Multitudes of readers have embraced "The Last Sin Eater," Christian novelist Francine Rivers' allegorical tale of forgiveness and redemption in 1850s Appalachia. Still, the question remains: Will they gather at the megaplexes for Michael Landon Jr.'s respectfully sincere but only fitfully involving filmization?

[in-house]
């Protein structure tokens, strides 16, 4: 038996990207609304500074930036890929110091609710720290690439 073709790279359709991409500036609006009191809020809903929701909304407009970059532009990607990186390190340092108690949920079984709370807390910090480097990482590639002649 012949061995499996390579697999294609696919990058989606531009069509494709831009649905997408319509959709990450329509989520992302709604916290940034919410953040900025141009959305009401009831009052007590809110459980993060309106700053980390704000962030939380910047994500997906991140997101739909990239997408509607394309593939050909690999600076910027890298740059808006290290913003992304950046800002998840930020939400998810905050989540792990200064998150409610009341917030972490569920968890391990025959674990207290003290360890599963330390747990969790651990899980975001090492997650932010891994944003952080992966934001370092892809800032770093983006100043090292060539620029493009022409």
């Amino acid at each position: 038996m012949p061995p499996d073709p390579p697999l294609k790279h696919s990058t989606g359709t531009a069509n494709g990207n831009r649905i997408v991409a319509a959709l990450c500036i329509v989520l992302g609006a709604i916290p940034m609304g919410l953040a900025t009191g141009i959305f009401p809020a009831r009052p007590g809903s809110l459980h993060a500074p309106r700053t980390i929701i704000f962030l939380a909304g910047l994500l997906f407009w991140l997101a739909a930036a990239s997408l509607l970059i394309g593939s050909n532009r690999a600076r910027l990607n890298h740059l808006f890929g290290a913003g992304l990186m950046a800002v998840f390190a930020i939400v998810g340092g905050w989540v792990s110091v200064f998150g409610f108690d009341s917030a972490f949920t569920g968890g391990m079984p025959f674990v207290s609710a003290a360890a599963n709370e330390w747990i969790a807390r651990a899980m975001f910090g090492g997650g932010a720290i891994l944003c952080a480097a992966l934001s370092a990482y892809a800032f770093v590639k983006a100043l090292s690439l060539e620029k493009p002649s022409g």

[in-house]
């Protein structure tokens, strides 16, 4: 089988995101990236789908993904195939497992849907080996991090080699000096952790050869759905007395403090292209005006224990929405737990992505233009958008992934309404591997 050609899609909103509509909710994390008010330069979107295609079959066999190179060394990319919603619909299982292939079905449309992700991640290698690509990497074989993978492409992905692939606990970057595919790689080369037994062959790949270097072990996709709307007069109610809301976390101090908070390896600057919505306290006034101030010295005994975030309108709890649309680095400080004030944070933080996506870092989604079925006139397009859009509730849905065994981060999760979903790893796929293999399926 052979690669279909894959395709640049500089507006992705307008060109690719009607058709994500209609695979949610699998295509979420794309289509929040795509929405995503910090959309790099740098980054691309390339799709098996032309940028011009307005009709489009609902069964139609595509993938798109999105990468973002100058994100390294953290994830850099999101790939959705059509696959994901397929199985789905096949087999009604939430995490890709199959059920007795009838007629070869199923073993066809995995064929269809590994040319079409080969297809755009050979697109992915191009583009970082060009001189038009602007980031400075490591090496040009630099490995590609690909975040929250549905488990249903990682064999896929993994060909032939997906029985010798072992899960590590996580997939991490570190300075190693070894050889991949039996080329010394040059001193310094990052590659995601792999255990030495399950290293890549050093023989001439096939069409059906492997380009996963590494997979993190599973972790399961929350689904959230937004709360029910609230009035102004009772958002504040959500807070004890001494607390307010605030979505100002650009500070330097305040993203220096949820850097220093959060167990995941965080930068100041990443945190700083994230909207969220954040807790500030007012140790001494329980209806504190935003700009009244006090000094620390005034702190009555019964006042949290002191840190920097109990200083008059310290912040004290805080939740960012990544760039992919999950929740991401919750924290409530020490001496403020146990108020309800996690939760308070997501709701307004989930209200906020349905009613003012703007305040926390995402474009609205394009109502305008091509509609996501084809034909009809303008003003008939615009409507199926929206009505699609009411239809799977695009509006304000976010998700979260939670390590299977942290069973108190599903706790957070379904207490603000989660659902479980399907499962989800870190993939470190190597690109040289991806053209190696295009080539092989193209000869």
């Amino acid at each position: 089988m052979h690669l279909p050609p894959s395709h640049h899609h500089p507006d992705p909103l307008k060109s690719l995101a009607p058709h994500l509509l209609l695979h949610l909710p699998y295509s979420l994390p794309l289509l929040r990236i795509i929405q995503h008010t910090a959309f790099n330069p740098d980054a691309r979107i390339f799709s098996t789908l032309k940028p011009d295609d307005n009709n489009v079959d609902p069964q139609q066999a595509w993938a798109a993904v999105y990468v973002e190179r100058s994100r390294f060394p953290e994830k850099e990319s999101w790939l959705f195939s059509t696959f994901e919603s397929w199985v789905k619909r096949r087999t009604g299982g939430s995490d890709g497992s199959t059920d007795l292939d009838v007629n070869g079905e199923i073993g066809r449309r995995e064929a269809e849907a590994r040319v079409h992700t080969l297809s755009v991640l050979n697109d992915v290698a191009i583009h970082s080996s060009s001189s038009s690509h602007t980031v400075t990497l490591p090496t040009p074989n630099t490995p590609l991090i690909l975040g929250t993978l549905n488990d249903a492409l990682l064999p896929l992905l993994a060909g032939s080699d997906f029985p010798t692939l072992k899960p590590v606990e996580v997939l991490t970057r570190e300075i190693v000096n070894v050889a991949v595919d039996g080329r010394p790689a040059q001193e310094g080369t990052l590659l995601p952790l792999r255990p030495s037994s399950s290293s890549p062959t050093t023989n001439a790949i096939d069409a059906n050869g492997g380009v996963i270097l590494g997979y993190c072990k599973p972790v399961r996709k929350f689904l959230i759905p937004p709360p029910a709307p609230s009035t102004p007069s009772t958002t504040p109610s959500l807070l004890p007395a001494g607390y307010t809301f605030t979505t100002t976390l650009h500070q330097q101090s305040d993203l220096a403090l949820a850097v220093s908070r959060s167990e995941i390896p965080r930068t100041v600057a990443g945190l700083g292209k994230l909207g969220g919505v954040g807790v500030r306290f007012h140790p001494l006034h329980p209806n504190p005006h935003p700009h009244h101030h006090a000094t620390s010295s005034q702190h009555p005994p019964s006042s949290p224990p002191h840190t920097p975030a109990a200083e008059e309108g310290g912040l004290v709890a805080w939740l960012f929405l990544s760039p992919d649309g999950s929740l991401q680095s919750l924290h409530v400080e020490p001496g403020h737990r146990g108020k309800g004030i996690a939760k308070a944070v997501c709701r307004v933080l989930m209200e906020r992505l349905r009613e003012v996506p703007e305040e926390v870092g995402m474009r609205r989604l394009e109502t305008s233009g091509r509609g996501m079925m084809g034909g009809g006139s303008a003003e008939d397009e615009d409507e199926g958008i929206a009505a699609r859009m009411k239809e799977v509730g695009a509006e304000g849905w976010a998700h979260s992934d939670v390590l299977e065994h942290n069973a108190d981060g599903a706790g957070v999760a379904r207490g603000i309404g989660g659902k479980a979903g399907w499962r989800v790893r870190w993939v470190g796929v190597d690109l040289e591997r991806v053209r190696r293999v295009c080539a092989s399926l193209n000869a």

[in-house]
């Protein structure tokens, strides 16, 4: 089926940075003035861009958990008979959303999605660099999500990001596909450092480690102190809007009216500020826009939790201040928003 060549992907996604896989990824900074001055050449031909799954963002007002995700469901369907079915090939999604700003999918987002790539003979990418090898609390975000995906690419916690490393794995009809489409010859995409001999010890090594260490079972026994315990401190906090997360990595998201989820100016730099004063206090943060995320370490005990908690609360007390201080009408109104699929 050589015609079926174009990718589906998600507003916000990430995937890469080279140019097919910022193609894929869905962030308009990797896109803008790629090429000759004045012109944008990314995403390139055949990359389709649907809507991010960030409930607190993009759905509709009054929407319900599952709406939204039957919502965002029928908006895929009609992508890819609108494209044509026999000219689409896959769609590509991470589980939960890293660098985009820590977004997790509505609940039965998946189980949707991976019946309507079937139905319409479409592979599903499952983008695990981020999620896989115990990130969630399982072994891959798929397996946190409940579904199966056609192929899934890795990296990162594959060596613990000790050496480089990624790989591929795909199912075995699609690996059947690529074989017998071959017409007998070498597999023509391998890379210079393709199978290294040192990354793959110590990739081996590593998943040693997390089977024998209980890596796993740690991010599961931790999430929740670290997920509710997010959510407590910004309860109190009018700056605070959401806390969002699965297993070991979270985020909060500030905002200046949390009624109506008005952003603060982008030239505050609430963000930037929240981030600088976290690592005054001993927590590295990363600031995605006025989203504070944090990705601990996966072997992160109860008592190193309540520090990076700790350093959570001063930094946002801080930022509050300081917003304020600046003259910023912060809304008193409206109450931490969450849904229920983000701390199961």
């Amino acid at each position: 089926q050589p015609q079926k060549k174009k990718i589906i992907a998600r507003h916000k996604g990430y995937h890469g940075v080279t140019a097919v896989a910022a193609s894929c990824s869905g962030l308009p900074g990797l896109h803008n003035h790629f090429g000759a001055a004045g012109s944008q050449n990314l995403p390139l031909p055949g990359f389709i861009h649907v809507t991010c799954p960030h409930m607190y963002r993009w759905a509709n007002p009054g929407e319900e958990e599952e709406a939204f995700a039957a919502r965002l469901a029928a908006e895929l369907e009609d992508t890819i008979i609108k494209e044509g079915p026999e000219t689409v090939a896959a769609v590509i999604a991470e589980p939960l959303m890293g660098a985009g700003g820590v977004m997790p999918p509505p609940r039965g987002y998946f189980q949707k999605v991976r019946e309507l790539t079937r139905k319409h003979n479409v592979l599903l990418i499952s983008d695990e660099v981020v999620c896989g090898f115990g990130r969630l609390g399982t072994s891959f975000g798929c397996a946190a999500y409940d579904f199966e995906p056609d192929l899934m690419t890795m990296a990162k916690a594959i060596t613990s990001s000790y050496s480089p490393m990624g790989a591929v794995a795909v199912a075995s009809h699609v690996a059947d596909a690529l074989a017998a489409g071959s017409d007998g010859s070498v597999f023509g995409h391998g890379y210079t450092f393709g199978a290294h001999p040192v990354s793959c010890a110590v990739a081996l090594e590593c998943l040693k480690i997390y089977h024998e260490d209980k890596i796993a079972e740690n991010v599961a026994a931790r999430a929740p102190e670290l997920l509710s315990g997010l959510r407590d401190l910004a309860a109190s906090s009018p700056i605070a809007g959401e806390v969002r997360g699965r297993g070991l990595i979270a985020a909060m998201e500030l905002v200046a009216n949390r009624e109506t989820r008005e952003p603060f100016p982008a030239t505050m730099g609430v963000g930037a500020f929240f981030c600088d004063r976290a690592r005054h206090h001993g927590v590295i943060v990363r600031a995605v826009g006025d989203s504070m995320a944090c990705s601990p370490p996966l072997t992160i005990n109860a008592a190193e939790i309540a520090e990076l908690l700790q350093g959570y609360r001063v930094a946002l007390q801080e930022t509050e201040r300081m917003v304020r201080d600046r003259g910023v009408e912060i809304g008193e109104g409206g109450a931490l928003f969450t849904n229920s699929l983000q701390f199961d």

Multitudes of readers have embraced “The Last Sin Eater,” Christian novelist Francine Rivers’ allegorical tale of forgiveness and redemption in 1850s Appalachia. Still, the question remains: Will they gather at the megaplexes for Michael Landon Jr.’s respectfully sincere but only fitfully involving filmization? Despite the usual grassroots campaigning customarily used to launch such faith-based product, it’s more likely that most members of the target aud will wait for the sweet by-and-by — and catch the pic on homevid.Set in a small 19th-century Appalachian community founded by Welsh immigrants, pic pivots on the extraordinary efforts by 10-year-old Cadi Forbes (Liana Liberato) to absolve the guilt she feels for indirectly — and altogether accidentally — causing the death of her younger sister. Years earlier, the local elders re-established an ancient Celtic ritual by designating one of their group as a Sin Eater — a sort of sanctifying scapegoat who eats and drinks at the graveside of the newly deceased, thereby cleansing each dead person’s soul by assuming blame for his or her worldly transgressions. When he’s not munching on misdeeds, the Sin Eater (Peter Wingfield) remains a solitary recluse, forced to live apart from the community that shuns him (except, of course, on those occasions when his services are required). Cadi get the bright idea that maybe, just maybe, she can track down the Sin Eater and have herself cleansed while she’s still alive. But the youngster can’t get a real shot at redemption without the intercession of a sprightly stranger (Thea Rose) who may or not be an angel, and the inspiration of an itinerant preacher (Henry Thomas) who suffers dearly for his faith. Ultimately, Cadi discovers that there is only one true Sin Eater (i.e., Jesus Christ) just in time to encourage elderly Miz Elda (Louise Fletcher) to reveal a dark secret about truly sinful actions by the community’s founders. Never afraid to overstate the obvious, helmer and co-scripter Landon establishes, underscores and italicizes each plot point with the well-intentioned didacticism of a Sunday School teacher. (Even so, a couple of violent scenes may make the pic unsuitable for very small children.) As secular drama, however, “The Last Sin Eater” is too leisurely paced to be anything more than a modestly diverting time-killer. It doesn’t help that a subplot involving Native Americans is introduced far too late in the story, without any foreshadowing whatsoever, to have the impact Landon clearly intends. The actors and their accents are inconsistent, but never so off-target as to be genuinely annoying. Fletcher brings effective gravitas to her relatively small part, while newcomer Liberato capably handles the many demands of her lead role. Pic was attractively lensed by Robert Seaman in Utah locales that adequately double for Appalachian mountain country.